They’re part of the foundation of most lower-body (or back) sessions, and they’ve been around as long as the barbell.
And, there are a lot of great benefits to doing the deadlift...
• Increased strength
• Testosterone production
• Mass gains
• Grunting loudly and getting away with it
Amongst just a few of the hundreds of benefits this raw exercise gives you.
But, I’m not here in defense of the dead lift today. I’m fighting against it. Because, it’s just not that important to you, regardless of what you’re trying to achieve.
Unless, well, that’s a huge 1-rep max dead lift. Then the dead lift would be a pretty crucial to that.
So, why is the dead lift nowhere near as important as you think it is?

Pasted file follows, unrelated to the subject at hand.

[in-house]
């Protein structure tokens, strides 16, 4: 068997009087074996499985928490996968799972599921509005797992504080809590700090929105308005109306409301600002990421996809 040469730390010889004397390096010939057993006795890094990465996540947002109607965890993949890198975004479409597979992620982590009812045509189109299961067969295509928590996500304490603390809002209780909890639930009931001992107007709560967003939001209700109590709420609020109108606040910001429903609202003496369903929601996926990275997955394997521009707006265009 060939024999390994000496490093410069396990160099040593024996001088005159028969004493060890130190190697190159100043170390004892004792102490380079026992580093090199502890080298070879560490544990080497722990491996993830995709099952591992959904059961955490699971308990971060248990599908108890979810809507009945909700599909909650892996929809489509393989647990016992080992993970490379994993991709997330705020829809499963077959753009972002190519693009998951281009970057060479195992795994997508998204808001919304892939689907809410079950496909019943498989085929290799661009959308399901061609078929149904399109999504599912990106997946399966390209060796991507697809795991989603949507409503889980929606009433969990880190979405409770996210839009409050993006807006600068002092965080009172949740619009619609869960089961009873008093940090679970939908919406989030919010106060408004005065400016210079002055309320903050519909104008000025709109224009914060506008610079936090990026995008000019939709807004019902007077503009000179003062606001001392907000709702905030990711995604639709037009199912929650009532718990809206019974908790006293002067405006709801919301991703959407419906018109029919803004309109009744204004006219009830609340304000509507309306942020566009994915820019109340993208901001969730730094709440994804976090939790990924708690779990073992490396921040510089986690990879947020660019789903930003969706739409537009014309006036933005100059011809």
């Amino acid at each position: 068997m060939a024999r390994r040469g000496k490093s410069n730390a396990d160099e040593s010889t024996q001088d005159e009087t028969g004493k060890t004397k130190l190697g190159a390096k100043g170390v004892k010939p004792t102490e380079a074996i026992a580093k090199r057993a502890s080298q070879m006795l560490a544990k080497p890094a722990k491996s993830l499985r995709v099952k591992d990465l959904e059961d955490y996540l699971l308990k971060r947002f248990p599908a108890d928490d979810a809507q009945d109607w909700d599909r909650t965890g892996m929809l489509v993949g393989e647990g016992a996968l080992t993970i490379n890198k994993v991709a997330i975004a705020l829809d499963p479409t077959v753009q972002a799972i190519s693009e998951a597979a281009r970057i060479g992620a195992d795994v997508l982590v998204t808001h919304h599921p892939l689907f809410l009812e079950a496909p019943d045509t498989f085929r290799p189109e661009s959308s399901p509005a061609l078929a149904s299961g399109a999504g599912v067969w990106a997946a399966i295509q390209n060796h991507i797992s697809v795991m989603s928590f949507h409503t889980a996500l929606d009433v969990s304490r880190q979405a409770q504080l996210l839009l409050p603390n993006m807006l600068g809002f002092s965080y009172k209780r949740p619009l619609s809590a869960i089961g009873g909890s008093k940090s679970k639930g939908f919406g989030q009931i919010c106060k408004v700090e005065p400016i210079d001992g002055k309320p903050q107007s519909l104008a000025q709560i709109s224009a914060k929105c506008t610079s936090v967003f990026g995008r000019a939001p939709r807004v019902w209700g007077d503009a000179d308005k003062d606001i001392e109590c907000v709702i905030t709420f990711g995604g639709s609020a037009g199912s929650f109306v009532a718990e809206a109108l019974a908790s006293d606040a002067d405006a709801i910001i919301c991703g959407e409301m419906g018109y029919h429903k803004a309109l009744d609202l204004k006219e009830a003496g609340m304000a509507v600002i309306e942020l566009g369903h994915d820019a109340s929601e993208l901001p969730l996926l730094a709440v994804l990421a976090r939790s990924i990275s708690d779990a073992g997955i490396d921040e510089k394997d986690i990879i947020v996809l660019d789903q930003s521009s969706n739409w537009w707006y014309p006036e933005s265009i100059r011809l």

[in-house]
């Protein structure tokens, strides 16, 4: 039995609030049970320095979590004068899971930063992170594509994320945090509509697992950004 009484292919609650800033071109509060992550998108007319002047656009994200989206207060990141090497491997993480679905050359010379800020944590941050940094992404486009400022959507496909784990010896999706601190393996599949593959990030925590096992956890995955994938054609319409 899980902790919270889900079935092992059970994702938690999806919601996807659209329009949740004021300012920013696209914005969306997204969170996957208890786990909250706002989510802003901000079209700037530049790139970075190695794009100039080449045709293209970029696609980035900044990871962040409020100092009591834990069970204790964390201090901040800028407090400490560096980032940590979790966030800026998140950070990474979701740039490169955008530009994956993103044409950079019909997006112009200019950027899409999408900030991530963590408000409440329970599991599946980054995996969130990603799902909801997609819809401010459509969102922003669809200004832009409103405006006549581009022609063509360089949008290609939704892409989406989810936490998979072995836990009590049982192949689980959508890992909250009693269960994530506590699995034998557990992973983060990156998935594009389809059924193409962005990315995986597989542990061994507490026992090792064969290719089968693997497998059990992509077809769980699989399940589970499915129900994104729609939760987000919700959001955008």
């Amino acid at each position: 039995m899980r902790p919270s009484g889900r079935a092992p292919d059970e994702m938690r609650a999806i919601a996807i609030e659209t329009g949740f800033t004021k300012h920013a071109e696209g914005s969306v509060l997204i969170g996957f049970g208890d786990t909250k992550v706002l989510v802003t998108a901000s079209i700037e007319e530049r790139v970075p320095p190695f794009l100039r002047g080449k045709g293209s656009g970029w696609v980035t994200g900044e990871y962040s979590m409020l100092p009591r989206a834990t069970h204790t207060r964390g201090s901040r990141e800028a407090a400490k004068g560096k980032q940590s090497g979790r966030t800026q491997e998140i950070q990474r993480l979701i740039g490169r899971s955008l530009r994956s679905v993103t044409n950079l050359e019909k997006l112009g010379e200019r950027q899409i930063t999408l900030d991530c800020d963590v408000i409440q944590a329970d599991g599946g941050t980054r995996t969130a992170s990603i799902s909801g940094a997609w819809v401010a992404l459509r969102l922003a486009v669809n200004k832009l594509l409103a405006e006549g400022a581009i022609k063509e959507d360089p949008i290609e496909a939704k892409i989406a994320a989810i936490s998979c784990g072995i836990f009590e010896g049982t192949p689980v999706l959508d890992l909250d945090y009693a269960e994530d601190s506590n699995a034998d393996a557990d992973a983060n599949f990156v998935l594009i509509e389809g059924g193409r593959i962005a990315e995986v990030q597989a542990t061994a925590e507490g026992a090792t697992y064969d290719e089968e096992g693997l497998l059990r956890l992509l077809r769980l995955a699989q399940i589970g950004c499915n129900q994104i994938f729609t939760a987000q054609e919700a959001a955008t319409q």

Okay, so hopefully yours isn’t quite as bad as that. But it’s still a hard technique to get right.
And, you’re probably not flexible enough to dead lift anywhere near close how you’re supposed to do it.
If you can’t at least touch your toes, this exercise is a no-go.
Believe it or not, overtraining definitely is a thing for some people.
And, constant heavy deadlifts if the most direct highway to finding yourself sitting in bed sick or hurt.
• This move requires total body muscle activation, and can have a real draining effect on your central nervous system.
• If you want to be able to train for longer, without having to take a week off, it’s probably best if you’re not pounding your body with heavy triples or singles each and every week.
What works for you, probably doesn’t work for the guy next to you. And, the same goes for everyone else around you.
You are your own unique person, with training methods that work solely for you.
There are lots of different variations you can do that give just as much benefit.
Besides, if you can’t do an exercise correctly, it’s not very effective, is it?